The Official Journal of the European Unión of 25 February published nine legal provisions through which the EU articulates its 10th round of sanctions against Russia. The main novelties are the following:
Decision (CFSP) 2023/432 and Regulation (EU) 2023/426 have extended the previously established exemptions from the asset freeze to new sanctioned banks and allow one of them to process payments by the Jewish Claims Conference. They also introduce a temporary exemption allowing the disposal or transfer of securities by an EU-based entity that is controlled by a particular sanctioned entity. They also adopt certain transitional measures.
Of particular relevance are the clarifications they introduce regarding the duty of information and cooperation imposed on any natural or legal person with respect to the property and assets frozen or to be frozen or those that have been the subject of transactions in the two weeks prior to their holders being included on the sanctioned lists. In this way, there is a general obligation, while respecting confidentiality and professional secrecy, for any subject to provide detailed information on such property and assets to the competent national authorities.
Decision (CFSP) 2023/434 and Regulation (EU) 2023/427 have significantly extended trade restrictions against Russia. These include the following. Transit through Russian territory of dual-use goods and technologies and arms exported from the EU is prohibited. Aircraft operators of non-scheduled flights between Russia and the EU, including those operated via a third country, are obliged to notify the competent authorities of all information about such flights prior to their execution.
Russian nationals or natural persons resident in Russia may not hold positions in the governing bodies of owners or operators of critical infrastructures, European Critical Infrastructures and critical entities. The definition of the latter has been included in the new wording of Article 1 of the Regulation.
It is also prohibited to provide storage capacity in underground storage facilities to Russian nationals, natural persons resident in Russia or natural and legal persons established in Russia, as well as legal persons more than 50% owned or acting on their behalf or at their direction.
More than 90 entities are added to the list of companies that support the Russian military industrial complex (Annex IV) and are consequently banned from operating. Two more companies are also added to the list of sanctioned broadcasters (Annex XV).
The list of goods and technologies that can contribute to Russia’s military and technological improvement or to the development of its defence and security sector has also been significantly expanded (Annex VII). Similarly, the list of products related to aviation or the space industry (Annex XI) and the list of products that cannot be imported into the EU insofar as they generate significant revenues for Russia (Annex XXI) are also increased.
Transitional rules are laid down for several of these prohibitions, depending on the specific goods or quantities involved.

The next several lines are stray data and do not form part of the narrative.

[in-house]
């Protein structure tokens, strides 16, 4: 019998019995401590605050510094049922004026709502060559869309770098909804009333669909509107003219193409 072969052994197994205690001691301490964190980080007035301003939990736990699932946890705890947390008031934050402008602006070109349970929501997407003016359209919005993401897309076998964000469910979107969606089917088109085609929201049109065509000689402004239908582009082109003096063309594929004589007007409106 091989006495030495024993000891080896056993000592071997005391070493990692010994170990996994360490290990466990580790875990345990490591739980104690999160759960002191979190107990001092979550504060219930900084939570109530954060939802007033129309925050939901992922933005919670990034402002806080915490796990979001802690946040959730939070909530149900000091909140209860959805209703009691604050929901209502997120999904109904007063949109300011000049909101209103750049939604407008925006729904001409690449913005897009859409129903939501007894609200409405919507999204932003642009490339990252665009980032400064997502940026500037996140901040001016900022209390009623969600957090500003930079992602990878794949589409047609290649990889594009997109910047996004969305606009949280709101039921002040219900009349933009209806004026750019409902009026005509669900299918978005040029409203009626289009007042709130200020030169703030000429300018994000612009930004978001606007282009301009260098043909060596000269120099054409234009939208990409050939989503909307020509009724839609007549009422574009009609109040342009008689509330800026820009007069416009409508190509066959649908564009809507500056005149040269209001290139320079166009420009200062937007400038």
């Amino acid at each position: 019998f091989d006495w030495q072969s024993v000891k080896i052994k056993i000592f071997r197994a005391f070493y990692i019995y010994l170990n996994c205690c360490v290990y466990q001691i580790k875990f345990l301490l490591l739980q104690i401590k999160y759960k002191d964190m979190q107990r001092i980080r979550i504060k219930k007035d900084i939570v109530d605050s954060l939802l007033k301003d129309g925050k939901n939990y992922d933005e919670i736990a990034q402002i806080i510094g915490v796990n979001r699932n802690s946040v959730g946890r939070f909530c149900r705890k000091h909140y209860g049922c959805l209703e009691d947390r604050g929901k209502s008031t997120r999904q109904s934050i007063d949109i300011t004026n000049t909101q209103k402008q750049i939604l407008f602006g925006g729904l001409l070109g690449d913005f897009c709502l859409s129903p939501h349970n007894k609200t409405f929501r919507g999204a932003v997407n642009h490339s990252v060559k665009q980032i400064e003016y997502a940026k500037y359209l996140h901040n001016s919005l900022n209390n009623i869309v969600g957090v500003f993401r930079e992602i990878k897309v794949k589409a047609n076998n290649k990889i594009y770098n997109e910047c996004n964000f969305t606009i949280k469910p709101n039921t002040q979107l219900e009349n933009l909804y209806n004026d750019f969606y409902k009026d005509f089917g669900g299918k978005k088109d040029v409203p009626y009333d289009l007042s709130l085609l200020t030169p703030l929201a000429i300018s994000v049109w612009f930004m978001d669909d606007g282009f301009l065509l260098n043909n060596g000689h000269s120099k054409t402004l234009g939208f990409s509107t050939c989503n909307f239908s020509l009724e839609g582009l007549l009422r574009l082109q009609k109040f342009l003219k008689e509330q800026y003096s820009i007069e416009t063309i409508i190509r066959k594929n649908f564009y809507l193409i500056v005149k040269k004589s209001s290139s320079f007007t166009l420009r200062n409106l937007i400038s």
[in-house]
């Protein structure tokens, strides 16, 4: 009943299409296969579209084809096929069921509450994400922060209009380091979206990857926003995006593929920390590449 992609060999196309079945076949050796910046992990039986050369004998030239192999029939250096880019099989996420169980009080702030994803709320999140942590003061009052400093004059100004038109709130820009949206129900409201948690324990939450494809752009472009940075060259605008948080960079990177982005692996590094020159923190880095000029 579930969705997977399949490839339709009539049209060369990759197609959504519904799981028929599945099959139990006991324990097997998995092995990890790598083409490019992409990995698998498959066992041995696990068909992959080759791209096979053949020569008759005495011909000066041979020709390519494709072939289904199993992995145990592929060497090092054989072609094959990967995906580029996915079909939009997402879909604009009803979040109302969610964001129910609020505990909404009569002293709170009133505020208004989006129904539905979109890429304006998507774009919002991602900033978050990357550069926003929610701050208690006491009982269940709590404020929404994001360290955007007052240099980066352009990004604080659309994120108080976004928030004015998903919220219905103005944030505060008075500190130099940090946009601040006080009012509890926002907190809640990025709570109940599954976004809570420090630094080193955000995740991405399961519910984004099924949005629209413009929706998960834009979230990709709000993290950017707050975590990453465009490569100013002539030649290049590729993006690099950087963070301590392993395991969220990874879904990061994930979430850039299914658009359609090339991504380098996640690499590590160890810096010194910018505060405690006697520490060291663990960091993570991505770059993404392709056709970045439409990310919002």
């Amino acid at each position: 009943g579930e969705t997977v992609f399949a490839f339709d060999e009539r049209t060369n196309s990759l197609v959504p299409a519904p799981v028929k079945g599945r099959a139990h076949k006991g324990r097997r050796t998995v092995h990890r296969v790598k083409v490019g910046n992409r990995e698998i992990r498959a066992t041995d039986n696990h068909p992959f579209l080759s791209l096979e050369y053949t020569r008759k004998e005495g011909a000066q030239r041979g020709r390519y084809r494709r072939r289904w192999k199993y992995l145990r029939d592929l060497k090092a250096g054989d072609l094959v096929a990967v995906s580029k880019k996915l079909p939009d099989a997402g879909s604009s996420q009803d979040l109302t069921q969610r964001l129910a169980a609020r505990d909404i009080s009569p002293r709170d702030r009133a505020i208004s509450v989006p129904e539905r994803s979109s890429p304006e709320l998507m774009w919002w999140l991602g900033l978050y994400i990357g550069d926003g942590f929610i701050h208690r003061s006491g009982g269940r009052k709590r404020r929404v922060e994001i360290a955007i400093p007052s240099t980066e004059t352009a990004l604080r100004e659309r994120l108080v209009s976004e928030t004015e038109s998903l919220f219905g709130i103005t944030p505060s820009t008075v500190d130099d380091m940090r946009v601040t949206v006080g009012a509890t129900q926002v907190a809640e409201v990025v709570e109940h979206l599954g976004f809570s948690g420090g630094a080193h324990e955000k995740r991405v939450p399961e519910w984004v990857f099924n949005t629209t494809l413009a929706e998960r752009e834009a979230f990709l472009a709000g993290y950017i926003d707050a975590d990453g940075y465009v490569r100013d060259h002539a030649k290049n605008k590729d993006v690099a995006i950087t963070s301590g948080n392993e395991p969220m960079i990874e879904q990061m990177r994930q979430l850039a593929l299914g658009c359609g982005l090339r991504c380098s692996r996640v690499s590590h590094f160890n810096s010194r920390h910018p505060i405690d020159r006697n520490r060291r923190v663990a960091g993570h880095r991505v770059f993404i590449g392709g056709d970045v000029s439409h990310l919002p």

Decision (CFSP) 2023/432 and Implementing Regulation (EU) 2023/429 add 87 natural persons and 34 entities to the lists of persons whose assets are to be frozen. Among the former are persons engaged in a wide variety of activities and charged with a wide variety of offences (politicians and officials of the annexed territories, members of the State Duma, members of the Federation Security Council, deputy ministers, military personnel, persons responsible for the transfer and adoption of Ukrainian minors, journalists and media executives, businessmen, several persons of Iranian nationality involved in the drone industry and their supply to Russia, etc.).
Legal entities include, inter alia, political organisations, the National Welfare Fund of the Russian Federation, defence companies, reinsurance companies, media and several banks (Alfa-Bank JSC, Rosbank and Tinkoff Bank JSC).
Decision (CFSP) 2023/431 and Implementing Regulation (EU) 2023/428 concerning restrictive measures in view of the situation in Mali add the head of the Wagner Group in Mali to the list of natural persons sanctioned.
Decision (CFSP) 2023/433 and Implementing Regulation (EU) 2023/430, concerning restrictive measures against serious human rights violations and abuses, sanction 8 natural persons and 7 entities linked to the Wagner Group and its military and commercial activities in Africa.
Assessment of the 10th package of European sanctions against Russia: it can be said that in general we are dealing with rules that expand and clarify previous sanctions, in the sense that their scope covers more natural and legal persons and more goods and technologies. In terms of new restrictive provisions, they are not really very new, except for the prohibitions on access to government positions in companies operating in certain relevant European sectors and storage capacity.
The sanctions package may have fallen short of what the EU authorities and hardline member states wanted. The attitude of some more moderate countries has meant that the sanctions have not affected certain sectors, such as nuclear energy or certain important Russian companies operating in this sector.
However, the practical importance of this tenth package of sanctions against Russia cannot be underestimated. Indeed, as it covers many more individuals and legal entities and also many more goods and technologies, its impact on economic relations with Russia is very significant, and companies should be very attentive to the new developments it entails.
Contribution: José Luis Iriarte, Academic and Senior Legal Counsel.
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